The last few weeks have included calls that have a theme to them. It goes something like this:
- I’ve got friction in my life at work.
- It is making me unhappy.
- Hiding out is not working.
I’m oversimplifying for the sake of example but you get the point, right? Hiding out from friction, conflict, and unpleasantness is not a particularly effective strategy. While it’s true that some things will blow over and everyone will move on, it may not serve you well as an ongoing strategy in dealing with others.
There are definitely ways to constructively manage these conversations. For those who think that friction or conflict at shouldn’t exist, it helps to examine where this idea came from in the first place. It’s a lovely fantasy and I also would like to talk about selling you a bridge when I grow a few more inches — but the reality is that as long as there are people who are not exact replicas of you out there in the world, there are going to be differences of opinion, different perspectives, and different solutions. Even if you are often the ‘smartest person in the room’ you aren’t always the smartest person in the room and it’s possible that some people don’t see you as the smartest person in the room. In fact when people are invited into a room, they often think they are among the smartest in the room as well.
There are many ways to solve problems, view situations, and accomplish tasks. There are a wide variety of interpersonal styles, personalities, management approaches and lots of ways to define success and successful outcomes. so if you buy that this is true – let’s look at how we space between these differences can get smaller so tht people can come to a viable resolution.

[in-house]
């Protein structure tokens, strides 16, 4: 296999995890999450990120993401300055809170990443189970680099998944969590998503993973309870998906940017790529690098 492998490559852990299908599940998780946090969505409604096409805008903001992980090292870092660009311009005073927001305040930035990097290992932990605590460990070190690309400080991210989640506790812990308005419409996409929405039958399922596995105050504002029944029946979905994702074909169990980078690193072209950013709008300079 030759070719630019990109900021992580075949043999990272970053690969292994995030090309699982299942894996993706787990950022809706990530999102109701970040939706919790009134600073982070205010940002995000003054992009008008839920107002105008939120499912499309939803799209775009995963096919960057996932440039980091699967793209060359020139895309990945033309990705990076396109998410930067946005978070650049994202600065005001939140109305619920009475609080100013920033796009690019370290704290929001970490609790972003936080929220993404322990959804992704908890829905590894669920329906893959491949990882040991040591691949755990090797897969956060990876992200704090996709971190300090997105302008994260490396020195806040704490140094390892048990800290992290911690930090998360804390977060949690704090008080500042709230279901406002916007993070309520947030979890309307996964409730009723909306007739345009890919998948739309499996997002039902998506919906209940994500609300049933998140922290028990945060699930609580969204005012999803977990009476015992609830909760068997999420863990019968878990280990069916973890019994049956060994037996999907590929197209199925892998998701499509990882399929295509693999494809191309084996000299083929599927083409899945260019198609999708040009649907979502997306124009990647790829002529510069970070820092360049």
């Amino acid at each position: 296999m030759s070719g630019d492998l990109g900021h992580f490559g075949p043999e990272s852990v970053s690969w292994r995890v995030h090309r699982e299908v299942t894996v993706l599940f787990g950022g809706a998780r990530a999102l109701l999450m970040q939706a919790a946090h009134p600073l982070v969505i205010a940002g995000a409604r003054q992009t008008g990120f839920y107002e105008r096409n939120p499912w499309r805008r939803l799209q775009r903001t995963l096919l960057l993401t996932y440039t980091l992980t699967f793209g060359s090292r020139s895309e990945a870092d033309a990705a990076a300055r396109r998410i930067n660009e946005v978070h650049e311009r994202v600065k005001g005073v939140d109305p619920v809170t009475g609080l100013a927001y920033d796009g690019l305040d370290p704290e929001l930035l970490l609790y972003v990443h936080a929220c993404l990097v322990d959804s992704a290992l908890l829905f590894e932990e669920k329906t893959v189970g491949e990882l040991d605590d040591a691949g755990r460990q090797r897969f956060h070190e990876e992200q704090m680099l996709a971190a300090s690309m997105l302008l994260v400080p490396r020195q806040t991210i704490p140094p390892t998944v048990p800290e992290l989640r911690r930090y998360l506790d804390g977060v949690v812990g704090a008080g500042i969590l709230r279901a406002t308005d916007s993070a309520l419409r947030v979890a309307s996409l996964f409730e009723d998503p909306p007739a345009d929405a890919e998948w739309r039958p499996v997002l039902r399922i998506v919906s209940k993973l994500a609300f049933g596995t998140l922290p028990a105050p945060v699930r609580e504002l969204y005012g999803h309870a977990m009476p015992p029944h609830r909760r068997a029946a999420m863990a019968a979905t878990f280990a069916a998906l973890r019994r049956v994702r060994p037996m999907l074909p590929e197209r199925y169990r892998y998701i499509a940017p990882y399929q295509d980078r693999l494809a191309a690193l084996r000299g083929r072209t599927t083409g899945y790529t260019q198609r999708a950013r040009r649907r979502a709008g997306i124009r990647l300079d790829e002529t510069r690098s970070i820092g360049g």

I don’t usually advocate hiding out unless there is no good reason to talk about the disagreement. If you’ve been told that a topic is not up for discussion, don’t try to discuss it. However, being told not to discuss topics of importance repeatedly can be a very good topic to bring up for discussion.
Talking to other people about the conflict may be a way for you to get input or a reality check, but it can only help you if you are working on creating a strategy to be used with the actual person who may be involved. At some point, talking about problems actually become another problem.
I think there are a few things to remember when you shine a light on interpersonal friction or disagreement. If you are going to point out where you disagree, make sure to point out where you DO agree. You are not confronting the person; you are having a conversation about something you disagree on so frame the conversation that way. Focus on being an ally not a critic – your goal is to resolve the issue. Ask questions so that you can understand how they see things. Logic may not win the day.
And if you difference of view point is with the boss, it can create even more than the usual fear and trepidation. But it does not have to be a career killing more to disagree. Some ideas about how best to discuss alternative perspectives:
Stay calm and check the emotions at the door. People can disagree without being disagreeable
Focus on the action and the impact. Make it about the issue not the person/your boss.
Disagree in private. No one wants to be embarrassed publicly.
Ask a lot of questions so that you clearly understand how they see things. You may learn that you are not as far apart on things as you thought.
Be clear about what you don’t agree with. It’s hard to resolve ‘fuzzy issues.
Offer an alternative. Only a better idea can replace the first idea.
No one can read your mind – not even your boss.
Disagree and move forward. You won’t win them all and undermining things at work is unprofessional. Remember that the boss not only has the final word, carrying on the debate after it has essentially ended is potentially damaging for you.
Managing interpersonal differences is very challenging. We all have the scars to prove how badly people can handle them. But we could be the people who handle them well.